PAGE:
The Superintendency of Banks of Panama recently adopted an agreement obliging all general and international licensed banks in Panama to submit to reviews by credit rating agencies. Only agencies which comply with the fundamentals of the code of conduct for credit-rating agencies set forth by the International Organisation of Securities Commissions are acceptable for the purposes of compliance with the agreement.
As of late 2009, Panamanian banks are obliged to comply with amended capital reserve requirements. The banking law requires that general licence banks (ie, banks that are licensed to engage in all kinds of domestic and international banking transactions in Panama) maintain an adjusted capital of no less than 8% of risk-weighted assets and
off-balance sheet items.
Following steps taken by the US financial authorities, Panama's banking regulator recently formally intervened in Stanford Bank (Panama) SA, a branch of Stanford International Bank. This is the first time that the regulator has exercised its intervention powers under the recently reformed banking law.
The National Securities Commission recently issued Opinion 13-2008, offering its administrative position on whether contracts for difference (CFDs) may be the object of a public offering in Panama. The commission has decided to re-evaluate its prior position to make it consistent with criteria that maintain that CFDs are not a 'security' under the definition in the Securities Law.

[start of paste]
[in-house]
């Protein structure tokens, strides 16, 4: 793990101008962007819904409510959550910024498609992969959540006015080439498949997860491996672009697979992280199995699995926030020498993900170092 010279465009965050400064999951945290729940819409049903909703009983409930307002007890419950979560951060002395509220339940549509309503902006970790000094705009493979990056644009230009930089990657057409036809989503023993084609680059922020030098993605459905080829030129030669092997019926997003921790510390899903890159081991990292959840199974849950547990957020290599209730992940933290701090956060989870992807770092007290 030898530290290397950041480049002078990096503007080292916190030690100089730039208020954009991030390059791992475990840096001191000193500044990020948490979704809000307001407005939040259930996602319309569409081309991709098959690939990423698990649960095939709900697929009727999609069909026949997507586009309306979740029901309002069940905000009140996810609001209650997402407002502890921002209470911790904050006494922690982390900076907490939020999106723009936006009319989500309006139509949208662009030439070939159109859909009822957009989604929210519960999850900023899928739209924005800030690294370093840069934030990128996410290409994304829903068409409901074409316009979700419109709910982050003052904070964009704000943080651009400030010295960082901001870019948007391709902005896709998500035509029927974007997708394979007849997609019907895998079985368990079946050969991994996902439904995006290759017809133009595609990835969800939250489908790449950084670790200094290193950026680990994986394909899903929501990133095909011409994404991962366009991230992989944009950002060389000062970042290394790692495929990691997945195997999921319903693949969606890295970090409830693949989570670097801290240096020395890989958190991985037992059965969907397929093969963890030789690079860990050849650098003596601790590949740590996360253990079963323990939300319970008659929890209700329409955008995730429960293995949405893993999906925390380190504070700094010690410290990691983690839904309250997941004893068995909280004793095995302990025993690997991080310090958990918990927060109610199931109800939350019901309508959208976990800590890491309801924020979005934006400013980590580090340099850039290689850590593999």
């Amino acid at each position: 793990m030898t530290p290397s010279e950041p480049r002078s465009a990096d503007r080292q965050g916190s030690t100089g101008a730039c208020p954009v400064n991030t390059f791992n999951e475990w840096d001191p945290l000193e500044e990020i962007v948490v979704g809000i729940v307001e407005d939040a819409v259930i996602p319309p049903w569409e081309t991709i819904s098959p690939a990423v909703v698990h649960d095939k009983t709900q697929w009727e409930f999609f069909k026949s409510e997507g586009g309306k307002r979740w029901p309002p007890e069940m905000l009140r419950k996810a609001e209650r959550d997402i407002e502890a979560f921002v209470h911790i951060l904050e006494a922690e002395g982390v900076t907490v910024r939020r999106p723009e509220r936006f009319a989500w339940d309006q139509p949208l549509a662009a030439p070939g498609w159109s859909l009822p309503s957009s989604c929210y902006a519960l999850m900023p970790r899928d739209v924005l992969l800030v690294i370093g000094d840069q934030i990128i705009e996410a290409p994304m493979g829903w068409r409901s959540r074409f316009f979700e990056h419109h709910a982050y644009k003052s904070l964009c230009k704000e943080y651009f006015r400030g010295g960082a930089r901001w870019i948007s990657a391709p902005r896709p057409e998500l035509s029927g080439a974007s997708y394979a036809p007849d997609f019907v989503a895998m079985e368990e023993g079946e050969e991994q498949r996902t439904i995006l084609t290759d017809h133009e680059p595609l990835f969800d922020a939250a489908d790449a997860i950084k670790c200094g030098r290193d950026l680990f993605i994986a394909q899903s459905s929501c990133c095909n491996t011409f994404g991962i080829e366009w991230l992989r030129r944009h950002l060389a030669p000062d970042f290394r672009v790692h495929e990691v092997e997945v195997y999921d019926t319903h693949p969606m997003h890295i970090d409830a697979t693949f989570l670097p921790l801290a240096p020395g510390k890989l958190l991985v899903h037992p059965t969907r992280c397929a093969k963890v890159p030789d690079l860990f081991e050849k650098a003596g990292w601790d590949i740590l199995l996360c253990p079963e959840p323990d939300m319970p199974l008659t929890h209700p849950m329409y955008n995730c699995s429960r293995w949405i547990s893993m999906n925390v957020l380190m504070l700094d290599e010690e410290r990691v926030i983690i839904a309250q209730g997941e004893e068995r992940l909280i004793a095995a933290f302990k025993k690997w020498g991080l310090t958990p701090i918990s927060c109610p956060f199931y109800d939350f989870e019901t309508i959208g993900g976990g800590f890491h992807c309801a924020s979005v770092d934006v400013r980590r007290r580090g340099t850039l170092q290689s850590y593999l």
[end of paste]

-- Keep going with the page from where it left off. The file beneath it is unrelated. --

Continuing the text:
By means of Opinion 8-2008 the National Securities Commission has issued its administrative position on the possibility of closed investment funds undertaking an increase in authorized capital pursuant to the Securities Law and applicable regulations issued by the commission.
By means of Opinion 5-2008 of June 20 2008, the National Securities Commission has issued its administrative position on intermediation activities undertaken by Panamanian companies in the international foreign exchange markets. The commission has reiterated its prior position that foreign exchange investments are not considered to be ‘securities’ for the purposes of Panamanian law.
By means of Opinion 1-2008 of January 23 2008 the National Securities Commission has confirmed its administrative position on the scope and application of Article 17 of Agreement 8-2000, which regulates the content and form of financial statements and other relevant information that must be periodically filed before the commission by listed entities; in particular, the issue of auditor rotation.
In Opinion 10-2007 the National Securities Commission issued an administrative position on whether the board of directors of a company which is the subject of a hostile takeover may adopt defensive mechanisms (eg, standstill agreements, golden parachutes, porcupine provisions, white knights, lock-up options and poison pills) to counter the takeover.
The National Securities Commission recently issued an opinion offering its administrative position on the issue of whether foreign economic agents that operate in Panama or abroad and exclusively engage in investing in contracts for difference in the market are subject to regulation.